Red Arrows featured in conference on trust despite 'toxic culture' controversy

The scandal-hit Red Arrows featured in a conference on trust despite concern it might upset victims of alleged inappropriate behaviour, sources have claimed.

The event is held annually by the head of the Royal Air Force.

One RAF officer said the decision to invite the Red Arrows to speak while it is still embroiled in a controversy about a "toxic culture" within the squadron called into question the judgement of Air Chief Marshal Sir Mike Wigston.

The theme of his leadership conference was "the power of trust".

"There were more allegations that were surfacing," the source said. "People were absolutely disgusted… It is almost like a slap in the face for the victims."

The RAF confirmed this week that Wing Commander David Montenegro, the commander of the Red Arrows, who spoke at the conference on 21 September, has been suspended pending an investigation into historic allegations made against him.

It was the latest blow for the elite squadron.

Last Friday, the air force announced that an inquiry by the RAF Police - which was launched last December by Air Chief Marshal Wigston - had revealed a "broad range of unacceptable behaviours" within the Red Arrows.

No criminal activity was uncovered but it said that "several personnel" have been investigated, resulting in "a range of outcomes up to and including dismissal from the RAF".

A good case study of a unit that has faced challenges

A senior RAF source said on Wednesday that the leadership conference took place before any allegations relating to Wing Commander Montenegro were known and that the first time the Chief of the Air Staff was made aware of them was 17 November.

The source confirmed that a discussion had taken place internally about who should be part of the conference, though the source denied that Air Chief Marshal Wigston was "warned" about the involvement of the Red Arrows nor did he make any final call on participation.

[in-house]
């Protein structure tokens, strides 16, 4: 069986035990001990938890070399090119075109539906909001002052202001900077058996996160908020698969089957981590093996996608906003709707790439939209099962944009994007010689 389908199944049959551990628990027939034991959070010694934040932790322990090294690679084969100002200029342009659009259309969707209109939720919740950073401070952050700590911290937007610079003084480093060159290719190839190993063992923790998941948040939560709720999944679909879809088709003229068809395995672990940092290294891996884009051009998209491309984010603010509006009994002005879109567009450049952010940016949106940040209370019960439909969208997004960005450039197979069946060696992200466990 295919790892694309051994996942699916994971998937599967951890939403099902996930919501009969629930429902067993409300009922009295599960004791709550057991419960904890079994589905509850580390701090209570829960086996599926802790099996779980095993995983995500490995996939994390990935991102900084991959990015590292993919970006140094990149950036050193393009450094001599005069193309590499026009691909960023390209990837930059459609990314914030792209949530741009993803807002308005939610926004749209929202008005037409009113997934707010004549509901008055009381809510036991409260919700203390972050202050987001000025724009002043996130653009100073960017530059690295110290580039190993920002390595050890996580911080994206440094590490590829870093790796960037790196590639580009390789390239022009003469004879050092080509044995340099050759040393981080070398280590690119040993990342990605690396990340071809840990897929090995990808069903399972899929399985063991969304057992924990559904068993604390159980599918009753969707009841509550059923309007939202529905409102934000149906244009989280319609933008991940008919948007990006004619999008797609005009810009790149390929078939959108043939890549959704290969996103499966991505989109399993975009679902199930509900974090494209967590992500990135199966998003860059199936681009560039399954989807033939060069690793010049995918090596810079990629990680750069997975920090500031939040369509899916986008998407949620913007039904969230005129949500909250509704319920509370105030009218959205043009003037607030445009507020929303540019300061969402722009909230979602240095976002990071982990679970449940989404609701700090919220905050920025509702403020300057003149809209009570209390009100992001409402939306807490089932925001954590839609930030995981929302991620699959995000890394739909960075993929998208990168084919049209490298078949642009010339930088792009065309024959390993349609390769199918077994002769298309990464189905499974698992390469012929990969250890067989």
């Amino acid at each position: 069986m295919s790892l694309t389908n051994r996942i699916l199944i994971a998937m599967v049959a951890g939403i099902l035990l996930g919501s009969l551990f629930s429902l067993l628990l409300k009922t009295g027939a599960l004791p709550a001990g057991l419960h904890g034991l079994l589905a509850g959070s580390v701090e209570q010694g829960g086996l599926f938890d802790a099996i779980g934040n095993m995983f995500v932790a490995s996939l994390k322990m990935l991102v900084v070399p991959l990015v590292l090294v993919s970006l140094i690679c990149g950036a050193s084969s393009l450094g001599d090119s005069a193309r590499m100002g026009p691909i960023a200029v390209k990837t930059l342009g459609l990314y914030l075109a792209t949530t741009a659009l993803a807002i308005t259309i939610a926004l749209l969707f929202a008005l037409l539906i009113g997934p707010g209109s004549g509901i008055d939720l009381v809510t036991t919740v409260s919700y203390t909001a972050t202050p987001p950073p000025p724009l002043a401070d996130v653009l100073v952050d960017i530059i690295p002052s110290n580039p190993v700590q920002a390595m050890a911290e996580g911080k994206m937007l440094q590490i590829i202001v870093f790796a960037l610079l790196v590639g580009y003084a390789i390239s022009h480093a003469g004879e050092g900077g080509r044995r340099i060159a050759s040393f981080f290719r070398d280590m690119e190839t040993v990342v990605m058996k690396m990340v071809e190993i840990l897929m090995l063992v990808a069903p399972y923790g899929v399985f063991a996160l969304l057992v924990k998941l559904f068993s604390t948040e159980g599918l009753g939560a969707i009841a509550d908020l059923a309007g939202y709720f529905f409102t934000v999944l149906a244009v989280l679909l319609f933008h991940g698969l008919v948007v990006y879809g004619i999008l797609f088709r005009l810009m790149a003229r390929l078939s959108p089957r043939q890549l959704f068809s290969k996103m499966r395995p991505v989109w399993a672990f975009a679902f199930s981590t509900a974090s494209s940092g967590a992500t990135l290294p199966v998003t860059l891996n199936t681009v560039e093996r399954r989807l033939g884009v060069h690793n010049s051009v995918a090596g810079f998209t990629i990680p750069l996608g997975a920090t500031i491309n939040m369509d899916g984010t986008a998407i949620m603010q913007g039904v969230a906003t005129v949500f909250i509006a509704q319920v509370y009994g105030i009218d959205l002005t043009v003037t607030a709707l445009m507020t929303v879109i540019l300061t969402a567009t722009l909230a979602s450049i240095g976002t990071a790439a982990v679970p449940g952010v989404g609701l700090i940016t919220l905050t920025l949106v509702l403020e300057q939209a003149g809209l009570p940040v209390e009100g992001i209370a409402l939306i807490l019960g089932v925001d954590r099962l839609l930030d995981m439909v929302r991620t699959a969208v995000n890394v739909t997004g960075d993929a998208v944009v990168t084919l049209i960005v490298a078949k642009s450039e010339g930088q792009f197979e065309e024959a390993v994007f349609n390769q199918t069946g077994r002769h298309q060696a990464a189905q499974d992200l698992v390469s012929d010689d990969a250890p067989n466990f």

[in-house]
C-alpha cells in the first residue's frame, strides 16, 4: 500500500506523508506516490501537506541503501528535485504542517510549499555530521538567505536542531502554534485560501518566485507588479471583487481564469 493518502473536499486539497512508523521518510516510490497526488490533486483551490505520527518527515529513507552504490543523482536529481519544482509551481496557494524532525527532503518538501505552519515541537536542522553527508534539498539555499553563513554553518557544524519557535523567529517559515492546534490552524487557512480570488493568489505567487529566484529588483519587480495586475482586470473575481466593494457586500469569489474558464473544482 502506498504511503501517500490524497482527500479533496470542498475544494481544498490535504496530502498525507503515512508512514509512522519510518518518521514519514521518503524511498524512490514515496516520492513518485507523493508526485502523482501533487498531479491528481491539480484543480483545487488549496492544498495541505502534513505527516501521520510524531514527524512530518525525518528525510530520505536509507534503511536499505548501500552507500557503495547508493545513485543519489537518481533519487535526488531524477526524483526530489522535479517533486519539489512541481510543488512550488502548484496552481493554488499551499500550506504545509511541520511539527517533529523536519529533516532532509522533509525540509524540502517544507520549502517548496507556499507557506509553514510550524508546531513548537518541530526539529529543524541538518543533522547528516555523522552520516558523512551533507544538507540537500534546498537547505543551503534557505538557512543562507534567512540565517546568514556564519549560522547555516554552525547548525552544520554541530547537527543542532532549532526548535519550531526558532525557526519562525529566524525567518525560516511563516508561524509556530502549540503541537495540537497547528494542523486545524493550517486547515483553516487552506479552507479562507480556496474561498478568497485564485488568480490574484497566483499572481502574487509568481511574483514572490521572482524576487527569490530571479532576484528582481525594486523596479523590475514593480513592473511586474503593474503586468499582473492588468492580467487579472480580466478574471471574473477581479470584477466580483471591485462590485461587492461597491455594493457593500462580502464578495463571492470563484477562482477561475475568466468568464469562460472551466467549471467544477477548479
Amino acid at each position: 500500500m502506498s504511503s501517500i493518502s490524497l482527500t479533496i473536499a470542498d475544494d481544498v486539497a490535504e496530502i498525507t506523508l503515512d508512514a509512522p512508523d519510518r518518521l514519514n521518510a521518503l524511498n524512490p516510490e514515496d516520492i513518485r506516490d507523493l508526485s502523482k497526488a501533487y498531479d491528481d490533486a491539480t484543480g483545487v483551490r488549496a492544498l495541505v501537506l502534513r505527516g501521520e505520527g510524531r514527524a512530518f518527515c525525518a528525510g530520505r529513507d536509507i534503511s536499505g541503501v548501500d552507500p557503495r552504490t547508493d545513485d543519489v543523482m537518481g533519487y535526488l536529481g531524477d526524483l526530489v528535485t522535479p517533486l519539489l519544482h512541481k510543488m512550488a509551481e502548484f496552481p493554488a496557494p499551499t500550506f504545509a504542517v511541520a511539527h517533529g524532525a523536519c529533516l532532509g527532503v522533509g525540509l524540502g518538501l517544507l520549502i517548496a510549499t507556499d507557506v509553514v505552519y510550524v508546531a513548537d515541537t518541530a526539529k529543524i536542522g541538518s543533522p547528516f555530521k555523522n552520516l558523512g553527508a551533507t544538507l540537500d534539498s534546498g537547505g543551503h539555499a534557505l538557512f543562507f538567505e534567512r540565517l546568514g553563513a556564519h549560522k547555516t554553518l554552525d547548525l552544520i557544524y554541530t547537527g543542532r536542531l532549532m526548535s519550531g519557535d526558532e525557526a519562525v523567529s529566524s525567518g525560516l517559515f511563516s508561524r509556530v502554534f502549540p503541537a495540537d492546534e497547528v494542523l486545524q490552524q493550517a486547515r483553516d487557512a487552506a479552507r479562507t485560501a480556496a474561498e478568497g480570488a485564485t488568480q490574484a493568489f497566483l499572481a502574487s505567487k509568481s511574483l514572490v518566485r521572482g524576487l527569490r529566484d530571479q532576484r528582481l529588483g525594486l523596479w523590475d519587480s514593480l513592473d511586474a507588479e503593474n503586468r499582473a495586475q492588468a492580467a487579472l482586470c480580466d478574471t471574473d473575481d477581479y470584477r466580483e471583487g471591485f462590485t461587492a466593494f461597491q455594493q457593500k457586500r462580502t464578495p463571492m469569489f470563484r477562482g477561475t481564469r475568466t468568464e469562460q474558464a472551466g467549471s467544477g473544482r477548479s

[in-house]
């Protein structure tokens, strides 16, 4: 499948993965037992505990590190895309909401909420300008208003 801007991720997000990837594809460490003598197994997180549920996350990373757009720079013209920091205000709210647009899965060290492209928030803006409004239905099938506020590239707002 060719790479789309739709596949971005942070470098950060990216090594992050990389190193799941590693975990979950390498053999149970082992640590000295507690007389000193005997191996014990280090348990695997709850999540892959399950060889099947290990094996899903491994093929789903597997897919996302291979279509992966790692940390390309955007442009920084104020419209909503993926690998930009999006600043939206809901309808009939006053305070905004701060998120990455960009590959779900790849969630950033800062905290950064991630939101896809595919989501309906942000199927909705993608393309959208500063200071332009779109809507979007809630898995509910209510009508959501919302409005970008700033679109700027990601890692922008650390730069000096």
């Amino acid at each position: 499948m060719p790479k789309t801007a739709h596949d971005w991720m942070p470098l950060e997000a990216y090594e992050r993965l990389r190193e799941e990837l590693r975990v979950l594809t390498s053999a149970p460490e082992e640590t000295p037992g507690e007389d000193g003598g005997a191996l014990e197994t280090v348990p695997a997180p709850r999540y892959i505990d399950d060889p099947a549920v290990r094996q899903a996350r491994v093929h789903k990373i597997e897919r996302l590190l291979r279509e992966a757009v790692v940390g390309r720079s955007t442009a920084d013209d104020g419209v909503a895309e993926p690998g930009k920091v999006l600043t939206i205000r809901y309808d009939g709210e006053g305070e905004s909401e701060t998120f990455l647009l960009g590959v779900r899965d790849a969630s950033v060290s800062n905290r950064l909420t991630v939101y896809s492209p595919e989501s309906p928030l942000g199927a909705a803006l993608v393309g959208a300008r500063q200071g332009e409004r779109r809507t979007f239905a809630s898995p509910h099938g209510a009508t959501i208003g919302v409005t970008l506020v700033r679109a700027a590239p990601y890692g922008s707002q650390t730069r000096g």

Ultimately, the source signalled that involving the squadron, also known as the RAF Aerobatic Team (RAFAT), was seen as a good case study of a unit that has faced challenges and was tackling them.

"The RAF is committed to addressing all instances of unacceptable behaviour and we are taking action to resolve as and when it is identified," the source said.

"RAFAT participation in the conference was viewed as the RAF not sweeping any failings under the carpet and endeavouring to show how we have addressed the issues. The participation of the Red Arrows was particularly useful for this."

'Nothing is swept under the carpet'

Wing Commander Montenegro was filmed at the event fielding questions about how his squadron was rebuilding trust and whether there can be confidence in the RAF's disciplinary process, according to a copy of a video of the event shared with Sky News.

"[In] the organisation we live in, nothing is swept under the carpet," he said.

His appearance won praise from Air Chief Marshal Wigston, who spoke later on.

"His wonderful candour about the events of this year, at its heart - and you heard it from Monty himself - that was about the RAF identifying toxic behaviours in an organisation and being determined to do something about them," the head of the RAF said.

"To my mind, while it was again really a story that none of us wanted to read in the media, at its heart it was a really positive story."

Issues facing RAF

The Red Arrows' woes are among a series of problems affecting the RAF.

Sky News revealed in August that the head of RAF recruitment had resigned in protest at an allegedly illegal order to hire ethnic minority and female candidates over white men in pursuit of "impossible" diversity targets.

Sky News also exposed the scale of a crisis inside the military's flying training system, with recruits stuck on hold for years waiting for a training slot.

Ben Wallace, the defence secretary, had made fixing flying training Air Chief Marshal Wigston's only priority two and a half years earlier.

In a comment on Wing Commander Montenegro's suspension, an RAF spokesperson said: "All RAF personnel are expected to maintain the highest standards of behaviour.

"The RAF is aware of historic allegations from 2017 that have been made against the current Officer Commanding the RAF Aerobatic Team (The Red Arrows), which will be thoroughly investigated. Pending that investigation and without prejudice, the individual has been removed from post. We will not be commenting further while the investigation is ongoing."